Looks like the Keystone XL and DAPL are back on the menu. Yep, the US is definitely under a new presidency right now. Honestly, I don’t really know what to say. On Tuesday January 24th, the president of the United States of America signed two executive actions (possibly???) advancing the Keystone XL pipeline and the DAPL- time to dust off those #NoDAPL tweets. Now, I just need to understand this all, so if you feel the same, come along with me.
First off, I don’t really know what an executive action is. In my mind, no one person can hold absolute power, be they the president or not. So what is the actual power behind an executive action? Fortunately, they are not executive orders, which are apparently legally binding orders from the president. These actions, on the other hand, are more like position papers. They are nonbinding, contain no legal ramifications, and are meant to just direct people toward what the president wants. It’s like a wishlist you’d send off to Santa. You might want that new Red Rider BB Gun, but if Congress thinks you’re going to shoot your eye out with it, chances are nothing will come of it.
Unfornately, these documents might not actually be executive actions- contrary to what I’ve seen in the news.
There’s also something called presidential memoranda- just to make things even more confusing. Memoranda do carry legal weight, directing different parts of the government. They are about delegating tasks towards a certain goal. They don’t necessarily have the power or prestige of orders, but they do have more power than actions.
Now, yes this is all really confusing, and infuriating- more so because it doesn’t seem like anyone seems to give a shit on how they use these words when reporting. Seriously. If you try and search these signed documents on DAPL and the Keystone XL, or even the other ones on international funding for abortions or the TPP, you’ll notice that nothing makes any goddamn sense. First off, everyone seems to use actions and orders fairly interchangeably- which just isn’t right. I guess they’re thinking executive actions, as in actions of an executive nature, and not Executive Actions, as in the actual type of documents. Honestly, who the hell knows. News outlets can’t even seem to get it right at all, and it’s currently driving me up the wall- some have even used both terms for the same document, in the same god forsaken article. Hell, the president doesn’t even know what he’s signing.
According to the White House website, the documents concerning the the Keystone XL and DAPL that were signed, were presidential memoranda- not executive actions or executive orders. And that’s important for two reasons:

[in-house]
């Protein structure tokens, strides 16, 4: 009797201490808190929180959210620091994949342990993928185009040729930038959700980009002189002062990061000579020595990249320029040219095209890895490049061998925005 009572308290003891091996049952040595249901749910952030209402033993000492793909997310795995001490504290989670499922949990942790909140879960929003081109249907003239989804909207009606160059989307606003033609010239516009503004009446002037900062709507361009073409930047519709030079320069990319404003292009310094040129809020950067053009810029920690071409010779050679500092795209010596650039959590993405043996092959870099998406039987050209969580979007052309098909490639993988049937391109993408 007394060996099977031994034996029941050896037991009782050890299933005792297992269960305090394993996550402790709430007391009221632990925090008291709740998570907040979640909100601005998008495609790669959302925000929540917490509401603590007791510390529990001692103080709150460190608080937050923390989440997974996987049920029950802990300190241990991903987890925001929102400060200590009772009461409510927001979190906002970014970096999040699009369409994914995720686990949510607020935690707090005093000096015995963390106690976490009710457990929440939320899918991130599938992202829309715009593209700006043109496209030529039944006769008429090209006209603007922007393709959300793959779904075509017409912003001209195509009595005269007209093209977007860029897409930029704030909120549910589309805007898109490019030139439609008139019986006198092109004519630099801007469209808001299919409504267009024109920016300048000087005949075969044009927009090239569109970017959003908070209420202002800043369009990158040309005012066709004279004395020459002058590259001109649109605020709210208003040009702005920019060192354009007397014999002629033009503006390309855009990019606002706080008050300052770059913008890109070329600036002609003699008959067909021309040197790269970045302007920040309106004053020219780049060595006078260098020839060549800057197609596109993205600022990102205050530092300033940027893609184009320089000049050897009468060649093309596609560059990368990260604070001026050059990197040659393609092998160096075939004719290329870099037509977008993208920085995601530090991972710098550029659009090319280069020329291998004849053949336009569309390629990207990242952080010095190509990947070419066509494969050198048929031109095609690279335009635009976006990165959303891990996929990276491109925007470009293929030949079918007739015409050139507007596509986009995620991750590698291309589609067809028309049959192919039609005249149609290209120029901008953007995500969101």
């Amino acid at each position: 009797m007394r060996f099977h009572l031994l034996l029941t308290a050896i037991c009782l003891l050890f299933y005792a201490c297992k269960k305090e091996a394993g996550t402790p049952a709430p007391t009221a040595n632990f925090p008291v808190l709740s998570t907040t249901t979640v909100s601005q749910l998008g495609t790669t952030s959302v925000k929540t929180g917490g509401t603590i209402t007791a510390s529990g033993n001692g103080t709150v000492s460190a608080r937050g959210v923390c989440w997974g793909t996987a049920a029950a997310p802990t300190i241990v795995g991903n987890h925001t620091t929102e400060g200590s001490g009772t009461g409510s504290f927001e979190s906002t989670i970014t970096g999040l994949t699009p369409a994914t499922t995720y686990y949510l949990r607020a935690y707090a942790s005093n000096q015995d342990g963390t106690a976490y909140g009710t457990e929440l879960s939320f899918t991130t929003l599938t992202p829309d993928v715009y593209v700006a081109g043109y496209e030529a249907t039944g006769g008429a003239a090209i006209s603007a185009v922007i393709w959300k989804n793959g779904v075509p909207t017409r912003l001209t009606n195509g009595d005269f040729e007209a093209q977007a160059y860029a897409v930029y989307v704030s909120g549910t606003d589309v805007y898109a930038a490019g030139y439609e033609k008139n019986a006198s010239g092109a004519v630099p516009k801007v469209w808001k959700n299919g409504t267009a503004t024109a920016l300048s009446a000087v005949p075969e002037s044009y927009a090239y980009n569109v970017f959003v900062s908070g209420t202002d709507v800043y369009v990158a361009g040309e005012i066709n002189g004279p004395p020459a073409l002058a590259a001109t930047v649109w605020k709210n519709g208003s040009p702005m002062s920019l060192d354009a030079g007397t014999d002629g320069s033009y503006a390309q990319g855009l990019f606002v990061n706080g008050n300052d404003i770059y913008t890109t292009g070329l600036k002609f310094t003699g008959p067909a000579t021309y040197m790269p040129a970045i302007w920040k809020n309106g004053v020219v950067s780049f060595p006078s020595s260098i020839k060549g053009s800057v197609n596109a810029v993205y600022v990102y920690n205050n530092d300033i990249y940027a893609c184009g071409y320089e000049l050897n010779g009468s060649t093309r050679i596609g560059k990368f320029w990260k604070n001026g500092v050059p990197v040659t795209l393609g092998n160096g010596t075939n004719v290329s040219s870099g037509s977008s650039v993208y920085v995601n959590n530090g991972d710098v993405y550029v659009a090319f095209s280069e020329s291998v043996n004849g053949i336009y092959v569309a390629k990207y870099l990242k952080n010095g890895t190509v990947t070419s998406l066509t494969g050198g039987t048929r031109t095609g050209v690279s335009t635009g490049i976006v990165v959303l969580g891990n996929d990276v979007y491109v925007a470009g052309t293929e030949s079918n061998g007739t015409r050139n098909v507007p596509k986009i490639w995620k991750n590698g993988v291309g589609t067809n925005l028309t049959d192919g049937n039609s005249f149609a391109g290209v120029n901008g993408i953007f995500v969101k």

1. We need to know what the fuck type of a document is being signed! In order to properly voice your opinion and fight for the environment (or for anything), you have to know what is being done to harm it. If the news is not reporting things accurately and correctly, we as the citizens (or in this case the people of America, but across the board in any country, people need to be given the true facts) won’t know what is actually being done by the government- and that’s dangerous. And I’m not talking about false news, alternative facts, or any other type of headline grabbing, clickbaity bullshit. I’m talking about properly editing a news article, and doing the job you get paid to do. As Thomas Jefferson has said, cause Americans love their founding fathers, “The cornerstone of democracy rests on the foundation of an educated electorate.” News stations and organisations have a responsibility to this and to us.
2. The different document types hold differing amounts of legal weight, and are different things. They’re not interchangeable or synonymous with each other. We could shrug off an action, cause it’s essentially the same as their platform leading up to presidency- their positions on a range of topics, or a list of things they’d like to do. Orders and memoranda can’t really be shrugged off. It’s imperative that people, and the politicians representing these people, actively work to reverse them if they are bad. Especially in this case, where I think most people would agree that they are bad.
The big take away here is that these documents aren’t the be all and end all. It’s not one of those, “when I say jump, you say how high” types of situations. Sure, it might have seemed like the work was done with both of these pipelines, that they weren’t being made, but the new reality of this situation is that it’s time to once again mobilise ourselves, and get back to work. These pipelines have been stopped before, and they can be stopped again. We need to make sure that the politicians understand the dangers to both human health and the environment that pipelines pose, and get them to reverse these memoranda before they truly start to take affect.